If Haniger turns into a fourth OF, I don’t know if Seattle will get the upgrade they were looking for in turning Walker’s upside and whatever Marte might be into Segura’s 2017 and 2018 seasons, but there are reasons to think that maybe Haniger has some remaining value left. Most notably, he played 182 of his 258 innings with Arizona in CF, and D’Backs beat writer Nick Piecoro texted me after the trade was announced to say that he thought Haniger’s defense in center was quite good, and definitely better than just a get-away-with-it glove.
If Haniger is a good enough defender to be a regular CF, then the offense could make him more valuable than Segura, especially if his 2016 improvement was more breakout than fluke. The projections aren’t sold, especially after he didn’t hit that well in the big leagues, but if you’re into speculative buys on late-bloomers, there are some reasons to think that maybe Haniger could be on the late-developing-star track. From a Piecoro story in August.
A year ago, he was getting inconsistent at-bats with Mobile when the organization demoted him to High-A Visalia. While there, he began incorporating a leg kick. Then in the offseason, he continued to tinker with his swing mechanics, adjusting where he holds his hands and altering his swing path.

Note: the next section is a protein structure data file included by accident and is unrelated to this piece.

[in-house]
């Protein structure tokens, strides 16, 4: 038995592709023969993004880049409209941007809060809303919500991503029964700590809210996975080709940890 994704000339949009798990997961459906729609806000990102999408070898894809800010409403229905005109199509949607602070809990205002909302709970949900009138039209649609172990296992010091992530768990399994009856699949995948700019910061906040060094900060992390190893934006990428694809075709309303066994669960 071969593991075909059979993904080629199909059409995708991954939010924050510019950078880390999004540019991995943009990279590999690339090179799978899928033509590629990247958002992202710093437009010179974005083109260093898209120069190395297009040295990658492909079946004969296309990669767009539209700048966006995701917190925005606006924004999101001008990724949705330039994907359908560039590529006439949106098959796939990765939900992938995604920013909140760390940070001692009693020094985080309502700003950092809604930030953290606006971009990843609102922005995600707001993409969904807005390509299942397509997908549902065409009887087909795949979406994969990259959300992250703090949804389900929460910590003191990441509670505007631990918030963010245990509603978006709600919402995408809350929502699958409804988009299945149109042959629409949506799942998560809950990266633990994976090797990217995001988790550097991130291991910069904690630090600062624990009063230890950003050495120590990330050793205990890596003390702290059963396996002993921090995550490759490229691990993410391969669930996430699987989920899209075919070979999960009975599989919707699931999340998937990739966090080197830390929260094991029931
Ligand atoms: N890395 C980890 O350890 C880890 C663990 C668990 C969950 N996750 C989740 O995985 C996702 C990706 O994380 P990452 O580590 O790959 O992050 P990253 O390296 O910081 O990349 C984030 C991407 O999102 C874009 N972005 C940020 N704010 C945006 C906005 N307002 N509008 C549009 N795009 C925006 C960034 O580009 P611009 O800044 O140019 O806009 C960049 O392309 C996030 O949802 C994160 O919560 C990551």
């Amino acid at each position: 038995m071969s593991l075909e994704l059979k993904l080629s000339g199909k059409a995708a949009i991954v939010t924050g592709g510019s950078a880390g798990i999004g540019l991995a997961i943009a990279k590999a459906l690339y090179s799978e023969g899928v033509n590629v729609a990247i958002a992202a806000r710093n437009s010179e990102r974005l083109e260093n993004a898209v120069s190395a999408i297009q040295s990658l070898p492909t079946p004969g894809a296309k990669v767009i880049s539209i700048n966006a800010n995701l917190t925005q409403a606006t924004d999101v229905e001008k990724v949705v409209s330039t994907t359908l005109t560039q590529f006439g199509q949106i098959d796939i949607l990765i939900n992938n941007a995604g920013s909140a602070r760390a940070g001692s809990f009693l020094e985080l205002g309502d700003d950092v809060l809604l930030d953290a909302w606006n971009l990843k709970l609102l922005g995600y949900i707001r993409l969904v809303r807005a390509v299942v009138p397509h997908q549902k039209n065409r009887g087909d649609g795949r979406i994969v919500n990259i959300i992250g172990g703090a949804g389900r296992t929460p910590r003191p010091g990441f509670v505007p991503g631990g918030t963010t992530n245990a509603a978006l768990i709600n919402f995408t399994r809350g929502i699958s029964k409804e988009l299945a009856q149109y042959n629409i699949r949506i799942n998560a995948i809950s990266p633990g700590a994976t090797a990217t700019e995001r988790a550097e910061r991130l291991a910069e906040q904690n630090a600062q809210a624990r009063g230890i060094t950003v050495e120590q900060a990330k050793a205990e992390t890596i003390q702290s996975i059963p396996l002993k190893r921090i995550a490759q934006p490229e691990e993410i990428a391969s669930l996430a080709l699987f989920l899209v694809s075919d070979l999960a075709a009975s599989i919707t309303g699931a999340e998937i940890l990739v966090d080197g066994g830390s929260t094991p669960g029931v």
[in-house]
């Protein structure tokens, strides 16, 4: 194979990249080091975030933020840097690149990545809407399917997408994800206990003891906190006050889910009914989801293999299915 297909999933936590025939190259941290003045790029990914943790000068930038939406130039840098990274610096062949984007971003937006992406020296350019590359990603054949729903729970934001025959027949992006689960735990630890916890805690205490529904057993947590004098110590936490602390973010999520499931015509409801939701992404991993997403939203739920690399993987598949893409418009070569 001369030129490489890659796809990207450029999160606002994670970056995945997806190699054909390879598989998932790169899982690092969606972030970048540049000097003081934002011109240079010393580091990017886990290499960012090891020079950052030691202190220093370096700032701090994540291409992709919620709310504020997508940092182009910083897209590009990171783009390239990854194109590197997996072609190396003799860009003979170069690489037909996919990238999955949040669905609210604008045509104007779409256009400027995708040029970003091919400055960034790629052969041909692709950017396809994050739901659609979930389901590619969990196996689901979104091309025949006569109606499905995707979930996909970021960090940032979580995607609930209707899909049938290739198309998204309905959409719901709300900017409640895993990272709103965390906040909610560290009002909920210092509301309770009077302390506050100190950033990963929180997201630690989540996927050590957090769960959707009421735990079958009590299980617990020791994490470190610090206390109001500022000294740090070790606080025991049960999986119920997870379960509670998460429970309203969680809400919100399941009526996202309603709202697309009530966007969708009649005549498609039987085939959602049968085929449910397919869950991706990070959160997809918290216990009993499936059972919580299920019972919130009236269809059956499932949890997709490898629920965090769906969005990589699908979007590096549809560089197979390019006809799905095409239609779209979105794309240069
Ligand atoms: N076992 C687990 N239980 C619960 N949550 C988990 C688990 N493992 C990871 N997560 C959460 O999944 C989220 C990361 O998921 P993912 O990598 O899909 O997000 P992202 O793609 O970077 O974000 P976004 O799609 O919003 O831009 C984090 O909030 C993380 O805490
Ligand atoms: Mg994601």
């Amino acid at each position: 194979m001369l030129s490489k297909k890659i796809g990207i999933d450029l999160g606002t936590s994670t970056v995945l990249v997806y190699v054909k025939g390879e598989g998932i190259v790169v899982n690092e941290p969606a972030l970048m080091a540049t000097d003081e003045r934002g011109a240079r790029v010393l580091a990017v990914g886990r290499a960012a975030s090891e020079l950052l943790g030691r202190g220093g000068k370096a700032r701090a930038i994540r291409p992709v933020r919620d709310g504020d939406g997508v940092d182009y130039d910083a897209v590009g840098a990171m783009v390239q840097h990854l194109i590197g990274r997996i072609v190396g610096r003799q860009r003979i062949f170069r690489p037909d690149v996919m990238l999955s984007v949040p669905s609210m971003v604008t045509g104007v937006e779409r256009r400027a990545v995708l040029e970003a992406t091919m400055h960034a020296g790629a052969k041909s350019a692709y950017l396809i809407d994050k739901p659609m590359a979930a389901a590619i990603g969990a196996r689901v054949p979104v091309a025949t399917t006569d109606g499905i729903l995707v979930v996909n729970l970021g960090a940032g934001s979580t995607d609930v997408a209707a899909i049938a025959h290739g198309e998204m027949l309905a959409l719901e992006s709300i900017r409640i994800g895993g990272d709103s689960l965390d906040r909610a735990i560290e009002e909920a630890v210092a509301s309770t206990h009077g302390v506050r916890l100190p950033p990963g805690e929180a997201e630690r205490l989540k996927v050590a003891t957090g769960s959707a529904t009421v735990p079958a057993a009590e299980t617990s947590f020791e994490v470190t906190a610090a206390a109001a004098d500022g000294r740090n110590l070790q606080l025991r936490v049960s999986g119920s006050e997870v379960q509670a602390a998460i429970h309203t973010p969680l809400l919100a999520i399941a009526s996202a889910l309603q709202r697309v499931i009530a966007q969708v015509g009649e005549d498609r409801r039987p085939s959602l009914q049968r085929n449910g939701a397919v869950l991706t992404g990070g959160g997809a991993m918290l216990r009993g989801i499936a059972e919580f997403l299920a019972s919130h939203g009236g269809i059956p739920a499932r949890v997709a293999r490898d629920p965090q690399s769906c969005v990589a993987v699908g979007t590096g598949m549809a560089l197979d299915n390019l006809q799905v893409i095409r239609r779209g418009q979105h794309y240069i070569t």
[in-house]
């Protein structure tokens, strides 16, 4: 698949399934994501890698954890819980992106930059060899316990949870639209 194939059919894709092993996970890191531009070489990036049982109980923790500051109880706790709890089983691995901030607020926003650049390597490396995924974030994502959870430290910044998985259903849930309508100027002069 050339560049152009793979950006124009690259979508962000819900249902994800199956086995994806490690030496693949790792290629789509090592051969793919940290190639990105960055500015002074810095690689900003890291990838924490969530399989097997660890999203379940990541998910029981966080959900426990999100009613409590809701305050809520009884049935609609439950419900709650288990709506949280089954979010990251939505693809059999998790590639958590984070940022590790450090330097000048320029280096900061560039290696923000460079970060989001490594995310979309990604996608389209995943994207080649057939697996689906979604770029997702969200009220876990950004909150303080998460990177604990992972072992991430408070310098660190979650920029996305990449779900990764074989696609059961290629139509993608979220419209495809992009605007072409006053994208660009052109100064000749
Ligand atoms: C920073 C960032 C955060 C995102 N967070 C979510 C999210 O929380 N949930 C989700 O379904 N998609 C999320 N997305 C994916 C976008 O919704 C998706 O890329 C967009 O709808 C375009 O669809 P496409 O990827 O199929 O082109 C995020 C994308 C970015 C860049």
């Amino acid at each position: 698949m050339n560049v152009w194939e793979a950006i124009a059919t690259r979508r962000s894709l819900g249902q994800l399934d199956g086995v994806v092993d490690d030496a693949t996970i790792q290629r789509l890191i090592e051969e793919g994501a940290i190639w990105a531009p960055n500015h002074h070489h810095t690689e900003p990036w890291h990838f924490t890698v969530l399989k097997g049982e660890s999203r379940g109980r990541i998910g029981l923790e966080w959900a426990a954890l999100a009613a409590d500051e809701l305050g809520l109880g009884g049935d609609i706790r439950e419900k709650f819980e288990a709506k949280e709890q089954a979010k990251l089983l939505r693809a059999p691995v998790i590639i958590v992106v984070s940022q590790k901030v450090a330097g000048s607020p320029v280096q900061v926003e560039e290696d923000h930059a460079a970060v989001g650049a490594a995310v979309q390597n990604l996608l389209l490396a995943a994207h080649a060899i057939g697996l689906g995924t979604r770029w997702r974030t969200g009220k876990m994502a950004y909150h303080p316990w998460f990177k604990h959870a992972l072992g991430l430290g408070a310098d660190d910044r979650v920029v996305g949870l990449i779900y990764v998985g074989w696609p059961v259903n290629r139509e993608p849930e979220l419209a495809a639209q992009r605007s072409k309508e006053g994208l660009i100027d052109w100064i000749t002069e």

For Haniger, the changes were borne from a question: Why was it that other hitters who weren’t as big or as strong as he was were able to drive the ball to the opposite field with more authority? He began studying swings of players like Josh Donaldson and A.J. Pollock and read up on the hitting philosophies of Bobby Tewksbary, a coach who helped both of those hitters develop into All-Stars.
“I feel like now I’m able to recognize pitches better,” Haniger said. “I can make up my mind whether to swing or not later than I have in the past because my swing is deeper in the zone. I’m able to stay off close pitches. It’s easier for me to use all fields and to see pitches better.”